On my bike path from campus to downtown I stumbled upon a really nice pub! I had a great convo with the barkeep and a couple traveling from Minnesota about different yeast strains and home-brewing. They had a sample of Real Ale’s Strawberry Stout… which was interesting, but not my favorite, the tartness of the strawberries sort of killed the creamy sweetness that I want from a stout.
My friend Charles invited me to go to the opening of South Austin Brewing Co. which is located a little bit south of I35 and 71.
It’s a really exciting time to be a beer enthusiast in Austin. A lot of new pubs and breweries have been opening up, and it’s creating a very “rooted” foodie culture in which the hottest food trailers are partnering with these new establishments. Perhaps soon we’ll see well thought out food and beer pairings appear on trailer menus!
South Austin currently has a golden ale and saison. Their golden ale has a very smooth mouthfeel, that ends with a touch of sweetness. Their saison isn’t as funky as offerings from other breweries, but it still have a bit of kick from hops, as well as a nice orange peel aroma.
Alcohol had always been glorified throughout high school and college. Plans for the weekend quickly default to the question, “Are you 21 yet?” or “Who’s party are you going to tonight?” Quickly you find yourself at someone’s house or at a bar… and you’re offered a beer for first time, either straight up or in the form of a game. Generally even if you have your reserves of trying it, you’ll get peer pressured into drinking it somehow.
Well here goes nothing… you take a sip… and you think to yourself, “Meh.” or “Bleh.” And that first impression usually sits with you for a very long time.
The thing is we quickly associate beer with less-than-glamorous frat parties and sleezy bars. Names such as Bud Light, Keystone, and Miller come to mind… and we drink these beers really quickly and in mass quantities as a inexpensive way of getting drunk.
What if beer was more than a cheap thrill?
So there I was in my dorm room during my Freshman year with 2 bottles of Shiner that I snagged from a house party earlier in the week. Shiner is quite a popular brewery in Texas, if you bring a 6 pack of Shiner bock to a party it’s sort of like bringing a pizza from a local pizzeria rather than the usual chain. In my quiet room and took a couple sips – unrushed, and not distracted by anything else. I thought to myself… hmm this actually isn’t that bad.
(Now I think Shiner bock is a bit on the watery side, but it does have it’s place.)
You can think of beer sort of like a contemporary art exhibit. You can either go up to one, take a quick glance and say “I don’t get it.” or you could linger for a while… view it from different angles, get up close to it and take in the detail, and then make your final decision of whether you like it or not.
Often times when we’re exposed to something new, such as a food, area, or activity, we won’t be totally blown away. We often look for small details that we can appreciate… So same goes to beer… I’m sure the first time you have a “better brew” you will not be blown away. Just take it slow, and be open to a second or third sip. If you don’t like it, then don’t force it… there’s no shame or harm.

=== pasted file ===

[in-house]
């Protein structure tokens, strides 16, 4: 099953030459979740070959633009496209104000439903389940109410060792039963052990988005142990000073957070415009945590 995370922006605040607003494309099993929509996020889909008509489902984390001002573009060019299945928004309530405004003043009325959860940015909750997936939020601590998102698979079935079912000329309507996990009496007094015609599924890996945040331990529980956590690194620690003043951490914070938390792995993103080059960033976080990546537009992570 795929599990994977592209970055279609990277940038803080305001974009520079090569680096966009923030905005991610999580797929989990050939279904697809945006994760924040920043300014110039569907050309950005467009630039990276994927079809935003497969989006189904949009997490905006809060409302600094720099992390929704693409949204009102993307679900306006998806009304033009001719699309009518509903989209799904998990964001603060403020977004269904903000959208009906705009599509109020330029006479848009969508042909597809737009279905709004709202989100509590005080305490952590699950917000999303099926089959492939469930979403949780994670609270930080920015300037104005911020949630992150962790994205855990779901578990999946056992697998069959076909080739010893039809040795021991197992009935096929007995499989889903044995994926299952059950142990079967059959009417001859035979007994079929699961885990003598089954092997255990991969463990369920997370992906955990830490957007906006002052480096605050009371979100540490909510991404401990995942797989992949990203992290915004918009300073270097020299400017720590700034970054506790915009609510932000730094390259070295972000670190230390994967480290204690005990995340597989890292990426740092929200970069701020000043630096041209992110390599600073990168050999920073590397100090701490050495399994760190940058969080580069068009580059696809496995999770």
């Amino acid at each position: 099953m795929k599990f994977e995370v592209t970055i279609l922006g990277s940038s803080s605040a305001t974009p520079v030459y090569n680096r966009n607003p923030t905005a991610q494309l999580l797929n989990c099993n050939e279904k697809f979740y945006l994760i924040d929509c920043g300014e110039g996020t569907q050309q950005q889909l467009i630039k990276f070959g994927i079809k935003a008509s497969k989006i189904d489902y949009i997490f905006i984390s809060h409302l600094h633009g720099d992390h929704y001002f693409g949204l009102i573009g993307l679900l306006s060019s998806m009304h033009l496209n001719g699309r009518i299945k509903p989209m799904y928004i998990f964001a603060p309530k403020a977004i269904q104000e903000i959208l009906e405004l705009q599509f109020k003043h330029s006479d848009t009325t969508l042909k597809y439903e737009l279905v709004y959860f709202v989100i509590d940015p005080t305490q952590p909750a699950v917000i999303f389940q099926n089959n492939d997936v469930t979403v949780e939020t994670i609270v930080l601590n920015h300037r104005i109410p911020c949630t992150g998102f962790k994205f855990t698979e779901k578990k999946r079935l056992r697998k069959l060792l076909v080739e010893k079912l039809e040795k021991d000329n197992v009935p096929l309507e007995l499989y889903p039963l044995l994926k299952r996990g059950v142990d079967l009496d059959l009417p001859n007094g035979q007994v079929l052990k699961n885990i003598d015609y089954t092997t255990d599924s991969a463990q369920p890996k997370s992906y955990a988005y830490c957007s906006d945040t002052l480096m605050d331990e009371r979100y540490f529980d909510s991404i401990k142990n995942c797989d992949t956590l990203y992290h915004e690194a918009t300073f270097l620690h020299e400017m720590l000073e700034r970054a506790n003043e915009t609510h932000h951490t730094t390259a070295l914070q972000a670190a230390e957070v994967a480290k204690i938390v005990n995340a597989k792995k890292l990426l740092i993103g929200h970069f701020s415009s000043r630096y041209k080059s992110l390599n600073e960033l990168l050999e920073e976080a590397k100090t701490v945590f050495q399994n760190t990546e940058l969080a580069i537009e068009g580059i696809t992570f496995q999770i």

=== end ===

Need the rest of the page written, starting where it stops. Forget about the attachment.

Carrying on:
Once you find that little thing you like in a stronger brew, feel free to revisit a Bud light or Miller… and notice how great the difference is.
So where should you start?
In my limited knowledge, I believe you should first start with a hefeweizen, or wheat beer. Fransiskaner or Hoegaarden have popular hefeweizens that you can find at your local grocery store. These beers are notably sweeter, and contain very familiar flavors and aromas such as orange or lemon. And perhaps to give you an idea of how wide the range of flavors can be, at the same time get a porter, stout, pale ale, or IPA. I can guarantee that you can at least taste a difference between the 2 drinks. Try to get beyond the bitterness to flavors such as fruit.
Brands to look out for:
- Dogfish head
- New Belgium
- Sierra Nevada
- Anything local, ask your bartender!
- Live Oak(Texas)
- 512 (Texas)
Is there a proper way of drinking a beer?
Hum, I don’t know. But here’s how I go about it:
Get a proper glass. Pour it in at a 45 degree angle or else you’ll just end up with a lot of head.
First look at the beer, notice the color of it in the available light, and also the bubbles that form at the top of the glass. Tilt the glass a bit and notice how the head moves about, it varies a lot from beer to beer.
Take a normal sip of it, get your initial impressions. Do you like it? Yes, no, meh? That is all.
Then smell the beer for a second or two, put it right up to your nose, then take another sip. Did the taste change any after taking a whiff? Twirling the beer in your glass might help get the aroma out, similar to wine. Also the type of glass plays a roll in channelling the aroma to your nose. I really like drinking beer out of tulip shaped glasses =).
Then I’d take a third mouthful, swish it around to both taste it more and to evaluate the carbonation of the beer. Are the bubbles harsh, or is the beer more mild and frothy?
When you swallow there’s this moment where the back of your tongue touches the roof of your mouth. Typically with soda, you wouldn’t taste anything else at this point, but with beer… you could notice a different flavor. It could be anything from grapefruit to coffee depending on the beer.
Also take note of the after taste as well… and just enjoy it from this point.
Checkout the yelp/wikipedia of beer!
If you have a computer or smart phone handy, go to beeradvocate and see what people think of your brew while you’re at the bar.